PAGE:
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Bethel College students, faculty research prairie plant communities

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NORTH NEWTON, KAN. - While many students know labs to be a part of science class during the school year, Bethel College biology majors Danielle Billings, senior from Hesston, and Emily (Skinner) Schmidt, junior from Clay Center, are spending their summer using the Kansas prairie as their laboratory. "Education should be more than what we do in a classroom. For us in the sciences, research makes what we learn in class real," said Jon Piper, professor of biology at Bethel and advisor to the student researchers.

Billings began her research July 21 at the college’s Sand Prairie Natural History Preserve, located 14 miles west of the North Newton campus. Sand Prairie, an 80-acre site, is one of the rare, natural areas owned and maintained by the college for educational purposes.

The next day Billings collected data at Broadie Prairie Preserve, four miles north of Winfield. Also owned by Bethel College, the site is part of the Kansas Flint Hills, which contain the largest remaining tallgrass prairie in North America.

"The nice thing about Bethel owning the two sites is that we can do comparisons," said Piper.

Billings is exploring the effects of nitrogen additions on native prairie plant communities. Because of human activities in recent decades, there is much more nitrogen falling to earth in the rainfall. The long-term effects of this additional rainfall on natural areas is unknown. The two sites each contain 50 plots, on which five different amounts of nitrogen are added each year. Piper and students have been observing changes in the biodiversity at each site since 2000.

"It’s great to be putting techniques into practice and seeing what we talked about in class at work in the field," said Billings.

Later in the week Schmidt started her research on the east end of the Bethel College campus. Also dealing with biodiversity, Schmidt’s research is entirely of a restorative nature, in an attempt to find the best combinations of native grasses and wildflowers for restoring prairies.

Schmidt collected data from 60 plots of land, in an area that was originally tallgrass prairie but in the late 19th century was plowed up for farming. For the plots, 12 treatments containing up to 16 species of native plants were replicated five times and sewn over the land.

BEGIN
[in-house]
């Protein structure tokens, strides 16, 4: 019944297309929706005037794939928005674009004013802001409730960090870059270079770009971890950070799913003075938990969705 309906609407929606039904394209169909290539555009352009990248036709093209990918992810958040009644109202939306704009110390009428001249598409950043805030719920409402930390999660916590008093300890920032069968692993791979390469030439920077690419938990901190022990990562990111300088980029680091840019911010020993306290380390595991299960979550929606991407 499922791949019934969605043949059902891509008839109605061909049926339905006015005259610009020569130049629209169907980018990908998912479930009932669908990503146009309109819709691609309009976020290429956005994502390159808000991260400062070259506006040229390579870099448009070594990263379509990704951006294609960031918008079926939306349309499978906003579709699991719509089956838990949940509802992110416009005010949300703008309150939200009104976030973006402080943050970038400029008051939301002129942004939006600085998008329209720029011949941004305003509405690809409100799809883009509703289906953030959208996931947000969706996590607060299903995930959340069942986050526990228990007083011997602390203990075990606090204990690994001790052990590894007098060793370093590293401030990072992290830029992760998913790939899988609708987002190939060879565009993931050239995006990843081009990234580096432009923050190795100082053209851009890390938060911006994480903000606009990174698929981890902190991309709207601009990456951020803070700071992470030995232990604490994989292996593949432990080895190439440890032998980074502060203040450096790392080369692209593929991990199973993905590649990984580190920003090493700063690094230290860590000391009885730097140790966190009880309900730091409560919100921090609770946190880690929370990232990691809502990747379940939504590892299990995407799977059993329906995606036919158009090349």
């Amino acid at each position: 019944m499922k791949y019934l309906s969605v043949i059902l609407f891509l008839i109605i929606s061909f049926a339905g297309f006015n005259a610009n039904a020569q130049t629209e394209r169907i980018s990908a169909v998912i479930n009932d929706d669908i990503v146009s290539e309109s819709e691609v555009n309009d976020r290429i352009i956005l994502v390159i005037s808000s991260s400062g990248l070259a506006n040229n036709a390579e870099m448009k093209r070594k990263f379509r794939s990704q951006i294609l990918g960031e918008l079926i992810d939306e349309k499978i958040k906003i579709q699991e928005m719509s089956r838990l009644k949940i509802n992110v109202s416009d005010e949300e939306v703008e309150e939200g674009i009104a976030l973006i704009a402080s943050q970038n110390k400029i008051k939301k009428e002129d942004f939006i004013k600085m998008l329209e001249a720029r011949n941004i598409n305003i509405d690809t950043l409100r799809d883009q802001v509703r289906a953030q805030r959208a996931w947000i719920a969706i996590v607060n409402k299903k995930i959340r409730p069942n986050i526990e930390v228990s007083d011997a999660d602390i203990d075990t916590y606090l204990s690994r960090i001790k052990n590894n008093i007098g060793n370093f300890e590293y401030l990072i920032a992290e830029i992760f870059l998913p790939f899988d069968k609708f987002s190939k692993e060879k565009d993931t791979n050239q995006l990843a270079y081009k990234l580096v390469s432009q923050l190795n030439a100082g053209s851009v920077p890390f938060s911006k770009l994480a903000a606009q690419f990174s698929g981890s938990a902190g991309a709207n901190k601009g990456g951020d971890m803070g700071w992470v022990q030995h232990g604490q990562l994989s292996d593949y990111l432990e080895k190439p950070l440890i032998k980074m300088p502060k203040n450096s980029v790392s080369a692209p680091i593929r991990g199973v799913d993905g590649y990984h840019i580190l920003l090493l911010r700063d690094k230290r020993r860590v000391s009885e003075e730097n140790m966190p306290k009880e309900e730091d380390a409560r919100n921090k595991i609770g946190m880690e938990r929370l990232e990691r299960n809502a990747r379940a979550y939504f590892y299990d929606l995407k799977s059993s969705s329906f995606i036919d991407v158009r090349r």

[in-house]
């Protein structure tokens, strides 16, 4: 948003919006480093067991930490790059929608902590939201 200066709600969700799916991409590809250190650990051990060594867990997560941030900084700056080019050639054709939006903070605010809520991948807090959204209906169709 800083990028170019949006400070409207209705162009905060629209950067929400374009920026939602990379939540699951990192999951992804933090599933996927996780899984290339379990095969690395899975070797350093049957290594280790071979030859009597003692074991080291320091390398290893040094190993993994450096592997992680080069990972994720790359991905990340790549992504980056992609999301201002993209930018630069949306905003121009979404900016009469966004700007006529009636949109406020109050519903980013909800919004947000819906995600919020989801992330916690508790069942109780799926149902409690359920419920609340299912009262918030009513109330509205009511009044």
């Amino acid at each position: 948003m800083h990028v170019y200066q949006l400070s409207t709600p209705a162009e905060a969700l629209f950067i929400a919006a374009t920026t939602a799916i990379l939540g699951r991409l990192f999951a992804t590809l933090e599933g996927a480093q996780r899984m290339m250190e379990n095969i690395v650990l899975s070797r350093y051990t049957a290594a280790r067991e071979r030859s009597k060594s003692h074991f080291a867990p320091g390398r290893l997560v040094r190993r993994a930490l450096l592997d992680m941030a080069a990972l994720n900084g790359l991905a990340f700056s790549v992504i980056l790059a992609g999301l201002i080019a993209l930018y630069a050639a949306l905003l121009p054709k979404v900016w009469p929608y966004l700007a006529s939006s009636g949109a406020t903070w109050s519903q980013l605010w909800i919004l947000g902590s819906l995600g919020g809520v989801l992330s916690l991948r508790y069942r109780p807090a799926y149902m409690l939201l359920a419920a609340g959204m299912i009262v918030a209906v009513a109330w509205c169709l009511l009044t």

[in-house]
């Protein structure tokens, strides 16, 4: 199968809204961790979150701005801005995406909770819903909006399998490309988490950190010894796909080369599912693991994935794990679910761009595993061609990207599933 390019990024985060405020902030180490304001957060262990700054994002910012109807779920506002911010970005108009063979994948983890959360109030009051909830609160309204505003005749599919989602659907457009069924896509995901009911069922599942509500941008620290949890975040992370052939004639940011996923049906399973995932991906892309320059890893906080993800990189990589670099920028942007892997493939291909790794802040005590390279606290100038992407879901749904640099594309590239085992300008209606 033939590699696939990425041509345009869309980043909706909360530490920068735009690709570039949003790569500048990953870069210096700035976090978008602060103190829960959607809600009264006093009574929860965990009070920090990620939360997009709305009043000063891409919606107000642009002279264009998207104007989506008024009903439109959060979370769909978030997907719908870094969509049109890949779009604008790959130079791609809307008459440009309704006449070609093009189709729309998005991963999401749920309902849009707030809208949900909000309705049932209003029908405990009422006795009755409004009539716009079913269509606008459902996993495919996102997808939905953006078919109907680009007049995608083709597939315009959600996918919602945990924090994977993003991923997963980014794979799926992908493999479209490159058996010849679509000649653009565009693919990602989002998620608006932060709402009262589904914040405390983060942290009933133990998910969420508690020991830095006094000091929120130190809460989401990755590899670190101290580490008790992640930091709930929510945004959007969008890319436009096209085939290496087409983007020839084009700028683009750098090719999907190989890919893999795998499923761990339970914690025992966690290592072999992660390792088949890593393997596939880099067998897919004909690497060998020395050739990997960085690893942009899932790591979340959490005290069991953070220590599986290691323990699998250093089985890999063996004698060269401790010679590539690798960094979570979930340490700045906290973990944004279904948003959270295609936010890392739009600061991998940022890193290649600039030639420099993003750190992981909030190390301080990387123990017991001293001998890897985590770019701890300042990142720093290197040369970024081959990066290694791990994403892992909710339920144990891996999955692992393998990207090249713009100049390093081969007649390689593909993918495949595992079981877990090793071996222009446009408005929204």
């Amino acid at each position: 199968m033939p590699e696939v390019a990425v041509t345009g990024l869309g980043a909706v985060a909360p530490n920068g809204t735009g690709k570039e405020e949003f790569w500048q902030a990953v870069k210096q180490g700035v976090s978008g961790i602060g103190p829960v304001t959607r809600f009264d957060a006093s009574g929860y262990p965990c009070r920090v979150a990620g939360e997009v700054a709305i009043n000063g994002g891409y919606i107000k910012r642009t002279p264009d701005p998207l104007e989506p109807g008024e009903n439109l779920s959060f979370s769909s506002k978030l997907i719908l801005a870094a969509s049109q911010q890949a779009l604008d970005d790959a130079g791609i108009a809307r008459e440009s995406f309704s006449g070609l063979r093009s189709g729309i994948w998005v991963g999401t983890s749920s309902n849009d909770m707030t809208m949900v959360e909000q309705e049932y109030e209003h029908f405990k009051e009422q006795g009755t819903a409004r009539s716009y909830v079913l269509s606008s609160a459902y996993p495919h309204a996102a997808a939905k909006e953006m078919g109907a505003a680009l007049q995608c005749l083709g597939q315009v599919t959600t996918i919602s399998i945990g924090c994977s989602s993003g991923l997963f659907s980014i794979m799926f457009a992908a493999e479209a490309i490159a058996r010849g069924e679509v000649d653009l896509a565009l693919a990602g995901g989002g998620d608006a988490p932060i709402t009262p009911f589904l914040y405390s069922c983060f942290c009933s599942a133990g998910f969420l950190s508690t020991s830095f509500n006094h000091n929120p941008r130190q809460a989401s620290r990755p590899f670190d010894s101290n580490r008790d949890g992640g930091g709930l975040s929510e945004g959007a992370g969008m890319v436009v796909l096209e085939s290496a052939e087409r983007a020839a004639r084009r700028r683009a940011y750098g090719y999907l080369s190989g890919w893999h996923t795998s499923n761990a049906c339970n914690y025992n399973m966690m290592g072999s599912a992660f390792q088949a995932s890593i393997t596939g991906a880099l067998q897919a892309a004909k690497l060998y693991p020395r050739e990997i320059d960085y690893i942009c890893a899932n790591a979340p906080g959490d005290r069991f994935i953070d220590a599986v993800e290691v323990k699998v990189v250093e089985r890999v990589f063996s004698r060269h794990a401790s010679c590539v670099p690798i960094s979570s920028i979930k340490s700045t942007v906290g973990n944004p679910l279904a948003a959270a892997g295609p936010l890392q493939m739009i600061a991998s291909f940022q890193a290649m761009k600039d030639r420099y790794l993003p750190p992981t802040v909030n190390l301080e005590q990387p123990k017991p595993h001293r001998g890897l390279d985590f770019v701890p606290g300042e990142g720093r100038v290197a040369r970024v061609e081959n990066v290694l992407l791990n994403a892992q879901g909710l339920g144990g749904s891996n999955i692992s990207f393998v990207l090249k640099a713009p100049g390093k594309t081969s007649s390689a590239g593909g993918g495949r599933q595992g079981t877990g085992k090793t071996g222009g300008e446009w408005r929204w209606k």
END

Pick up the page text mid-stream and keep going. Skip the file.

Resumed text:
"I was interested in environmental biology, and I thought this might be an area of interest," said Schmidt, who is also majoring in elementary education. "My kids in the classroom are gonna get a big dose of science."

Though Billings and Schmidt are conducting the research for their senior seminars in biology, both students were also hired by Bethel’s science department, in response to Piper’s annual invitation for assistants in field research. Bethel has a long tradition with environmental studies, having developed one of the first environmental studies majors in the country.

"I am interested in doing field biology and inviting fine students to participate in the research," said Piper.

In addition, Billings received one of the college’s Summer Undergraduate Research Awards to research a topic of her choice under the guidance of a faculty member. During the academic year, she will be required to present her field research to the college body.

Piper began both research projects in 2000. Since then several Bethel students have participated in the experiments Billings and Schmidt are gathering data from this summer. Piper expects to have enough data to submit the findings for publication in major conservation biology journals next year, listing all contributing students as coauthors.

"One good thing about the Bethel science program is that doing independent research is a requirement. Jon has been teaching me all the techniques I need to gather data," said Billings. "Working one-on-one with a professor like him has been important to my understanding of research."

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